Jean’s Journal November 8, 2017
Election Season is upon us. I don’t mean the political election – I mean the election of your medical plan for Medicare or your election of possible benefits from our employer, your election of health plans from employer, your health insurance provider or Medicare supplemental plan. This is not a simple task, nor easy. This task becomes especially more challenging as we enter into changes into our lives. Forks in the road of life (marriage, divorce, job changes, children, retirement) add variables that need to be considered in our choices. This as well as the complications of the many choices we have can frustrate and dismay. American psychologist Barry Schwartz labels this the Paradox of Choice in his book for 2004. He comments on how to make good decisions – for me it aligns so incredibly well with financial planning and with investment options – I thought to relay his wisdom taken directly from the Wikipedia page below.
Schwartz describes that a consumer's strategy for most good decisions will involve these steps:
1. Figure out your goal or goals. The process of goal-setting and decision making begins with the question: "What do I want?" When faced with the choice to pick a restaurant, a CD, or a movie, one makes their choice based upon how one would expect the experience to make them feel, expected utility. Once they have experienced that particular restaurant, CD or movie, their choice will be based upon a remembered utility. To say that you know what you want, therefore, means that these utilities align. Nobel Prize winning psychologist Daniel Kahneman and his colleagues have shown that what we remember about the pleasurable quality of our past experiences is almost entirely determined by two things: how the experiences felt when they were at their peak (best or worst), and how they felt when they ended.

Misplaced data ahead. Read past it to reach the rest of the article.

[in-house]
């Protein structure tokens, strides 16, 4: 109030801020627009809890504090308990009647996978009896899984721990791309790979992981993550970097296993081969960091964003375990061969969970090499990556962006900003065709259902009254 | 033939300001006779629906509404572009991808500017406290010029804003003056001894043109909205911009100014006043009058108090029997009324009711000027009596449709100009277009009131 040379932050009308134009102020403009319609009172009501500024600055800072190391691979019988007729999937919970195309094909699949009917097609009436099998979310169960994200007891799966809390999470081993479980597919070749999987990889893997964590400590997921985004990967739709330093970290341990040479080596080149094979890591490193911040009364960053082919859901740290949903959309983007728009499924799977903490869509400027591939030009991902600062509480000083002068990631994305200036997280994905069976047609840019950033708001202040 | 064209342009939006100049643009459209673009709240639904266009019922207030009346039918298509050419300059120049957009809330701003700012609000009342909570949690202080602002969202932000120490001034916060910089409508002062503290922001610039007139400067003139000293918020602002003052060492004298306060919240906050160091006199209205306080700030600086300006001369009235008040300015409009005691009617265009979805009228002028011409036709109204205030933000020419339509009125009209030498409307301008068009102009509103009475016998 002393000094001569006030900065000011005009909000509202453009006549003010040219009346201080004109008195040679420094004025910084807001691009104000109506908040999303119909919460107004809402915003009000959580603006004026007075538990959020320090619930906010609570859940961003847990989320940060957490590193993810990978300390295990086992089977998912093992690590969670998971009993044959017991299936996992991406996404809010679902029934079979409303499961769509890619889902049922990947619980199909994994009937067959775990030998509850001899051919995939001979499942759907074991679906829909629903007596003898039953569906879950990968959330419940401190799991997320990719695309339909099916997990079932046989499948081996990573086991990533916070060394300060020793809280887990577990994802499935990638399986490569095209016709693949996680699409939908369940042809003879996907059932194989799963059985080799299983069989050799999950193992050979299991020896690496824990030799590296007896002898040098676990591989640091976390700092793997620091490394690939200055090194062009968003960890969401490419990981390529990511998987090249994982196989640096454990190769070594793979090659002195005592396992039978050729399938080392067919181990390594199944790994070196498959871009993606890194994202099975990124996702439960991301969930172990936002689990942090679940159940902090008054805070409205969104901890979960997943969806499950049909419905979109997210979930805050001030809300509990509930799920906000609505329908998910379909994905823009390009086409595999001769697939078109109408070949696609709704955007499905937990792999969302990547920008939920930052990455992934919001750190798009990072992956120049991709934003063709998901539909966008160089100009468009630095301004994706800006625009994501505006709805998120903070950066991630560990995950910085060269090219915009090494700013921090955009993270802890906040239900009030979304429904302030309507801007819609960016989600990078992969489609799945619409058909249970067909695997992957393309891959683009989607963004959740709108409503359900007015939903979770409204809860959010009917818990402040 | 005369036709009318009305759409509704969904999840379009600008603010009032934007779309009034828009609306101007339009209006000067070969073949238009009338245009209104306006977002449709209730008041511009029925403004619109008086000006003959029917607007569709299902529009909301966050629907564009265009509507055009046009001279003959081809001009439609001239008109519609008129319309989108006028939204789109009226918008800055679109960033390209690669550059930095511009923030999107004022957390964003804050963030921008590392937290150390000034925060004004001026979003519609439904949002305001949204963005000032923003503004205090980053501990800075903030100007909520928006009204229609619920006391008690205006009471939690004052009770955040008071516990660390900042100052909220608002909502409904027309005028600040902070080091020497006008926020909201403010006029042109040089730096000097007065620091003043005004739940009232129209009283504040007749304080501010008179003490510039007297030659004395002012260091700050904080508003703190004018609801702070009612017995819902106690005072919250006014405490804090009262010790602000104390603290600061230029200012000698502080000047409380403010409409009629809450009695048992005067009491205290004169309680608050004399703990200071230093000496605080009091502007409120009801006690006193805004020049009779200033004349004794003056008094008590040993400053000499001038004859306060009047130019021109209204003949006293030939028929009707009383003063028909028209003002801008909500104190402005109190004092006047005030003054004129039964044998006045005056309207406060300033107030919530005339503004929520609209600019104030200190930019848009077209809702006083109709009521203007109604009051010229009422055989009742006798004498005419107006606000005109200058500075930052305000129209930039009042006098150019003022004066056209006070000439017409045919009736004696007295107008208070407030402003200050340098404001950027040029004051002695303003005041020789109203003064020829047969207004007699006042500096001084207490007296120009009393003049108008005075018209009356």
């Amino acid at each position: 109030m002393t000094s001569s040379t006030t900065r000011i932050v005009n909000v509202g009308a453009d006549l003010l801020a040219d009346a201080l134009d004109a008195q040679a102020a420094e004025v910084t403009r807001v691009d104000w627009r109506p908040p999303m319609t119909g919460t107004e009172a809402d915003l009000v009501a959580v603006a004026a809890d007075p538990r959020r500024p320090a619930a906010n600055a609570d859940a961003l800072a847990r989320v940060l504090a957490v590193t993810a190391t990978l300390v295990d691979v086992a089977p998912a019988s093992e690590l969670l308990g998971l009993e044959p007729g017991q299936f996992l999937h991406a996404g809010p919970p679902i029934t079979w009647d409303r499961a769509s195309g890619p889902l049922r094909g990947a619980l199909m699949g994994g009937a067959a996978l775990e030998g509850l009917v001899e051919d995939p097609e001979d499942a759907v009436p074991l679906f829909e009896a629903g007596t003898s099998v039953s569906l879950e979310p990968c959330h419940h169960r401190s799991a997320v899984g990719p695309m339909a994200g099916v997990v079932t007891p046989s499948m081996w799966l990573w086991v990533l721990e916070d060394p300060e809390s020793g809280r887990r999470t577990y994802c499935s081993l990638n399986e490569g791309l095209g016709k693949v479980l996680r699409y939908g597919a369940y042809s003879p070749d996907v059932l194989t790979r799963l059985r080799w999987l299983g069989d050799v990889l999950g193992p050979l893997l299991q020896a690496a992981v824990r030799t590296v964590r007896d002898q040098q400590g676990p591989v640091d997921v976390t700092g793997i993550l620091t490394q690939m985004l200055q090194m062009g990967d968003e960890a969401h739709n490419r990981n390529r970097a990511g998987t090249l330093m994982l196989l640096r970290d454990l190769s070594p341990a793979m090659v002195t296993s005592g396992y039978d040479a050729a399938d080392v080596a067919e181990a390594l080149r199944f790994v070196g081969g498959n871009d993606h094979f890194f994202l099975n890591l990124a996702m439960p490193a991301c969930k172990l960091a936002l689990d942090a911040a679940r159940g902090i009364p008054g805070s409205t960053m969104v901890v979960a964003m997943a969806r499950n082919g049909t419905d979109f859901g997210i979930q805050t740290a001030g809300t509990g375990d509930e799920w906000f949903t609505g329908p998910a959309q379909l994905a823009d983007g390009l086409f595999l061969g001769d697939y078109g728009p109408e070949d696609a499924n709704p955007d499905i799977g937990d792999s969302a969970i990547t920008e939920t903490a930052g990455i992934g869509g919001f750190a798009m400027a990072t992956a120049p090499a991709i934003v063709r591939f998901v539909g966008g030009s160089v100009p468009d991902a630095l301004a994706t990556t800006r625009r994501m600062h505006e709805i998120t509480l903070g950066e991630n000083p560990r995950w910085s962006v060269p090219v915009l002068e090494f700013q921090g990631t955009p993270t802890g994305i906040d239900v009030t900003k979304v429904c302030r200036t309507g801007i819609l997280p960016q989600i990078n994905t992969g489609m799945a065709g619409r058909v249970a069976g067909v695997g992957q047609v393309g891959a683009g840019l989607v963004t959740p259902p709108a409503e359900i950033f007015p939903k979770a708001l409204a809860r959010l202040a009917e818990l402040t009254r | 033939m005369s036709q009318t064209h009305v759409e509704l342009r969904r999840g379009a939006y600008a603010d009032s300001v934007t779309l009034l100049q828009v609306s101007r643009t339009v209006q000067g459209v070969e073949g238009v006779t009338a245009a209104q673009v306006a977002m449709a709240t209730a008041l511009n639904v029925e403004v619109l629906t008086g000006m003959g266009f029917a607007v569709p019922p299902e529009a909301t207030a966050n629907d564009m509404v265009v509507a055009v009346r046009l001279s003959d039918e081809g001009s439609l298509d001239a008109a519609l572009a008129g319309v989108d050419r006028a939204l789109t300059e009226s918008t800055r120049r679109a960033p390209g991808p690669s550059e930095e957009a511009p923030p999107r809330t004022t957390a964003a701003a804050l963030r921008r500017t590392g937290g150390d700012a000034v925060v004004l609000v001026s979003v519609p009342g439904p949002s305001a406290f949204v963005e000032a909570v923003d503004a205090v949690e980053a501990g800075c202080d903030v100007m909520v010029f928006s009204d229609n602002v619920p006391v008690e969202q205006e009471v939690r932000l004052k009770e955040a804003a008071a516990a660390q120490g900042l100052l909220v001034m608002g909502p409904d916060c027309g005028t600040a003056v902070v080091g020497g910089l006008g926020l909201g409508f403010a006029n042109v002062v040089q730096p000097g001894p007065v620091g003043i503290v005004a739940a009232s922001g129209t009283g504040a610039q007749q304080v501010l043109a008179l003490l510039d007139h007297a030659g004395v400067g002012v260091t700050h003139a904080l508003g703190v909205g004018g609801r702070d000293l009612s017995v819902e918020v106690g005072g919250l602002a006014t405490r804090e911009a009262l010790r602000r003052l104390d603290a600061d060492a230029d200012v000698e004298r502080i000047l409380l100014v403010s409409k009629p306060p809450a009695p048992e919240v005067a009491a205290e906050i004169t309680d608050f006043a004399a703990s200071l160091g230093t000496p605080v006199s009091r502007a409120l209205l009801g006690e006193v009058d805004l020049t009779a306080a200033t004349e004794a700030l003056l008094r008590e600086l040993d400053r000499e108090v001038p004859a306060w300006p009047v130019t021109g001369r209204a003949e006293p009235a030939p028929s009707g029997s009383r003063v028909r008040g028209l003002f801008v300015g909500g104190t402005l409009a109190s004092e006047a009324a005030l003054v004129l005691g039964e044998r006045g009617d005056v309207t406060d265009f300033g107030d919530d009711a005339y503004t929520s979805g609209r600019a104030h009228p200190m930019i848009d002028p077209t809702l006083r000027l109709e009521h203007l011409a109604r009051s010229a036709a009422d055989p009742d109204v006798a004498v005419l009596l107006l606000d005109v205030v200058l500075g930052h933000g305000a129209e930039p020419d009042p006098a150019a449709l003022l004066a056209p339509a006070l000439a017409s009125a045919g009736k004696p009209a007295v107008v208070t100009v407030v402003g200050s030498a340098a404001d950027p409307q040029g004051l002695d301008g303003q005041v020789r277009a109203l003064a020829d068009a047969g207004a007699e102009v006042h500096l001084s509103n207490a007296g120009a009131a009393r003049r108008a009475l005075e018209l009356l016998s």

2. Evaluate the importance of each goal. Daniel Kahneman and Amos Tversky have researched how people make decisions and found a variety of rules of thumb that often lead us astray. Most people give substantial weight to anecdotal evidence, perhaps so much so that it cancels out expert evidence. The researchers called it the availability heuristic describing how we assume that the more available some piece of information is to memory, the more frequently we must have encountered it in the past. Salience will influence the weight we give any particular piece of information.
3. Array the options. Kahneman and Tversky found that personal "psychological accounts" will produce the effect of framing the choice and determining what options are considered as subjects to factor. For example, an evening at a concert could be just one entry in a much larger account, of say a "meeting a potential mate" account. Or it could be part of a more general account such as "ways to spend a Friday night". Just how much an evening at a concert is worth will depend on which account it is a part of.
4. Evaluate how likely each of the options is to meet your goals. People often talk about how "creative accountants can make a corporate balance sheet look as good or bad as they want it to look." In many ways Schwartz views most people as creative accountants when it comes to keeping their own psychological balance sheet.
Pick the winning option. Schwartz argues that options are already attached to choices being considered. When the options are not already attached, they are not part of the endowment and choosing them is perceived as a gain. Economist Richard Thaler provides a helpful term sunk costs.
5. Modify goals. Schwartz points out that later, one uses the consequences of their choice to modify their goals, the importance assigned to them, and the way future possibilities are evaluated.
Note – I cannot remove the complexity of the many choices upon us but I hope I can guide you to a process of improved outcomes.
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